For joint programmes at the new campus, the school may soon tie up with US-based Massachusetts Institute of Technology and Harvard’s John F. Kennedy School of Government. Wharton School and Kellogg School of Management, ISB’s associate schools at its Hyderabad campus, will continue to be its partners for general management programmes at Mohali.
Many of the challenges facing the Mohali campus are the same as those faced in Hyderabad a decade ago. Pramath Sinha, founding dean of ISB and founder and managing director of 9.9 Mediaworx Pvt. Ltd, had then found the name of the location of the parent school ridiculous.
“When we first went there, we used to be embarrassed to say that ISB is in Gachibowli. We used to laugh and think if we could change the name,” he remembers.
But Gachibowli’s transformation from a shabby address to becoming Hyderabad’s upscale location, with 5-star hotels, a sports academy and the offices of information technology companies, was swift. Top software companies such as Microsoft Corp., Wipro Ltd and Infosys Technologies Ltd flocked to set up offices there after ISB opened. Some 350 ISB students also chose to take up jobs in the city itself, more than the number of alumni in cities such as Bangalore, Delhi and Chennai.
For instance, Shruti Sharma, an ISB alumnus of 2006, thought it made more sense to join her family business in electricity meters than take up a corporate job. Since last year, when she took over the business, her manufacturing unit Riken Instrumentation Ltd in Haryana’s Panchkula district posted a profit of Rs22 crore, up from Rs7 crore.
“ISB lessons in managing businesses and effectively cutting costs can make businesses more profitable,” she says.
One of the earliest companies to set up base in Gachibowli was Microsoft, for which the state government asked the institute to part with some of its land. “I immediately said yes,” says Sinha. “People today complain that it mars our front gate, but I agreed because I could see the value of a Microsoft research centre next to ISB.”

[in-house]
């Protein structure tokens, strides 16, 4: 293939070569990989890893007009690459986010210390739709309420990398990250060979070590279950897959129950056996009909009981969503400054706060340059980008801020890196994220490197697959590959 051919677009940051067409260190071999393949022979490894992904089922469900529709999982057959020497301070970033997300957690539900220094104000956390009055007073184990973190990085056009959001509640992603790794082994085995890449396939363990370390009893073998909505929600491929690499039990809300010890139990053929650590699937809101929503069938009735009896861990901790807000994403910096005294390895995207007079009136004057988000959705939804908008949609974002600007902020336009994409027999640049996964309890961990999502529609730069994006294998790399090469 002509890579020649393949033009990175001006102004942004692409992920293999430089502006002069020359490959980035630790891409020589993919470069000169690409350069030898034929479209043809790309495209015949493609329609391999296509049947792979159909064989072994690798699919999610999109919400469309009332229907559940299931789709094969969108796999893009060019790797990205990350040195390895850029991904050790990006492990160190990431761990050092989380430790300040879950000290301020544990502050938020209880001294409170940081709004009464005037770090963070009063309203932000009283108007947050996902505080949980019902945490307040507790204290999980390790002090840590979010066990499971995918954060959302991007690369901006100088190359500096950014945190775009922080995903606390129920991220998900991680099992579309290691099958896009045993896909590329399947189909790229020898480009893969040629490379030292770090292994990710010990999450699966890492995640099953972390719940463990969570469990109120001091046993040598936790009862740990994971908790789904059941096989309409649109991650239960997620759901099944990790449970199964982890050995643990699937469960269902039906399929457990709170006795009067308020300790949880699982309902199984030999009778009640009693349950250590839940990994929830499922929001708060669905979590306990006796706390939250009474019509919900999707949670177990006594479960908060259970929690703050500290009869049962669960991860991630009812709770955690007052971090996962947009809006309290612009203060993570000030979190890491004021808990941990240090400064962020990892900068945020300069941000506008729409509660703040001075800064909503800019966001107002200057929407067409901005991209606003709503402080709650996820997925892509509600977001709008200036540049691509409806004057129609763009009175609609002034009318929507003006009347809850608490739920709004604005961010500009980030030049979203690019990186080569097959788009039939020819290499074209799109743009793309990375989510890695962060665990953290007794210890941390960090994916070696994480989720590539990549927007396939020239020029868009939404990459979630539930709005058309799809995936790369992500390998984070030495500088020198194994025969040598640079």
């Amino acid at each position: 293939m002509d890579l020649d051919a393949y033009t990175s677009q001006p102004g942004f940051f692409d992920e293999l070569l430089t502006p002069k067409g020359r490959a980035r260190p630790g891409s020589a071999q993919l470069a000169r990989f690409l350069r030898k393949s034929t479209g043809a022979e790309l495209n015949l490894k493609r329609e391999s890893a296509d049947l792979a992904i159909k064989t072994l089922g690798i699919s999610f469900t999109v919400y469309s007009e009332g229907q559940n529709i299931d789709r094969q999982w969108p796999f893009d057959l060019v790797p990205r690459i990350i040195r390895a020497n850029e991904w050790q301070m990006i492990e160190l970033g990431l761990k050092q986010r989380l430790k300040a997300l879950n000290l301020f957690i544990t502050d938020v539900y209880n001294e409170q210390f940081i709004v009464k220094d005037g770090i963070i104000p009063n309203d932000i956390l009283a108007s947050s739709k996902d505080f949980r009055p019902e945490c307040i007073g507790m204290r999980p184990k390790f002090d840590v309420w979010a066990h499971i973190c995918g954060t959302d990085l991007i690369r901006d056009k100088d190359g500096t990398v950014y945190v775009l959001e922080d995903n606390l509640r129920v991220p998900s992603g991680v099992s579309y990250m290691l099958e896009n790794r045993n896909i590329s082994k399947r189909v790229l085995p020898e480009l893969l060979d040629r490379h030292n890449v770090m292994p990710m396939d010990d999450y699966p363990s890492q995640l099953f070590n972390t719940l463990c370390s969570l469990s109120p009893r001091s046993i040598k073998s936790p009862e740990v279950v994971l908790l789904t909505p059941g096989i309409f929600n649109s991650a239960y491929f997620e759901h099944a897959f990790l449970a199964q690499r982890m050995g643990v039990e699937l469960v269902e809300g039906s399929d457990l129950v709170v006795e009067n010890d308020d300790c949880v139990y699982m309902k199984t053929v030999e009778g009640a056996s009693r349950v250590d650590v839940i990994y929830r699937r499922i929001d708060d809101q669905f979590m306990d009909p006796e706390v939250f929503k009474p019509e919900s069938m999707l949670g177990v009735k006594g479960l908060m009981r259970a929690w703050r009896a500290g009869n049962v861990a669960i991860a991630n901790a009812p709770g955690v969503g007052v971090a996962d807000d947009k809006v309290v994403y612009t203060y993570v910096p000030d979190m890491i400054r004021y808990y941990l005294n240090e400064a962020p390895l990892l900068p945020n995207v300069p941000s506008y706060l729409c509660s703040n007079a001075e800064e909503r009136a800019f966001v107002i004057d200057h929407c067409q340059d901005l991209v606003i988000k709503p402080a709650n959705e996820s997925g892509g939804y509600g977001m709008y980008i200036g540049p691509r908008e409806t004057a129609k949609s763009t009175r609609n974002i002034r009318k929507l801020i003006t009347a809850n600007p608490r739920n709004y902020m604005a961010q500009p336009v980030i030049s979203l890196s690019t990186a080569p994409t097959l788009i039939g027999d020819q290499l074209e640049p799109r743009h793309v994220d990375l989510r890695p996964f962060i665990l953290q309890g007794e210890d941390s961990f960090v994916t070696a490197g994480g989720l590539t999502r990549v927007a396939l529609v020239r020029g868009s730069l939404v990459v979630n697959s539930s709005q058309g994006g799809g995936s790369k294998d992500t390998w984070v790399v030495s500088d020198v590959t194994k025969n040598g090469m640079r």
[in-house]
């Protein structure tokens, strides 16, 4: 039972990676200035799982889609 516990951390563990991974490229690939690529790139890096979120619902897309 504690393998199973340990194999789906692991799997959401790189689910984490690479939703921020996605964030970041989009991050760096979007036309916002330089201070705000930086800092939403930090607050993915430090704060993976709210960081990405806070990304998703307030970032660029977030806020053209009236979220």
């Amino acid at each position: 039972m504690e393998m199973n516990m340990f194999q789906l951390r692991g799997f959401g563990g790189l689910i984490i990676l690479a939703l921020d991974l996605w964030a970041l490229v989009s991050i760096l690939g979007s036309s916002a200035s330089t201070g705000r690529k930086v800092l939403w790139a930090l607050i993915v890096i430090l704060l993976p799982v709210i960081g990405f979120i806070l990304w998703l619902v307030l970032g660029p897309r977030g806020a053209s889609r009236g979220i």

Sinha’s argument echoes in research economist AnnaLee Saxenian’s studies on the Silicon Valley in the US.
Saxenian’s 2006 book, The New Argonauts: Regional Advantage in a Global Economy, explores how the movement of skilled labour becomes a powerful economic force for the development of formerly peripheral regions, as people, ideas and geographies combine and connect into hubs of economic activity. This, she argues, is generating profound transformations in the global economy.
For ISB-Mohali, the number of students graduating will attract companies for placements. “Other things that an institution like ISB can do is boost visitors to the place for seminars, conferences and bring visibility to the state,” Sinha adds.
At ISB-Hyderabad’s Wadhwani Centre for Entrepreneurial Development, which offers various short-term modules on business development and managing start-ups, 12 ventures are being incubated in areas as diverse as clean technologies and solar energy to tourism. The centre has also incubated at least 70 local businesses in Hyderabad, refining their business plans, marketing and financial strategies and team building techniques.
Executive director Krishna Tanku says they will have a bigger role to play in Punjab, underlining three sectors of interest: poultry, packaging technologies and precision components.
To cite an example, he says, management of water levels in chicken through a simple device for monitoring pH (a measure of acidity or alkalinity) could help a farmer make more profits in his business. “Our students in collaboration with local enterprises can work out simple things to improve operations. Often, such companies begin with hiring students for consulting projects and end up with job offers,” Tanku says.
His centre has already begun collaborating with research and development labs on projects, which could have implications for Mohali. “Linking all the R&D (research and development) institutions in the Knowledge Park in Mohali to develop technology ideas and join our students to develop business plans could be a good way to begin,” he says.
But he also cautions that political will is crucial to allow schools to bring about major economic changes in their vicinity. “Look at the Indian Institute of Technology in Kanpur,” he says. “It’s been there for 50 years but it hasn’t done anything for the city. It stands like an ivory tower in the midst of a city that has completely
First Published here on Sun, Mar 21 2010.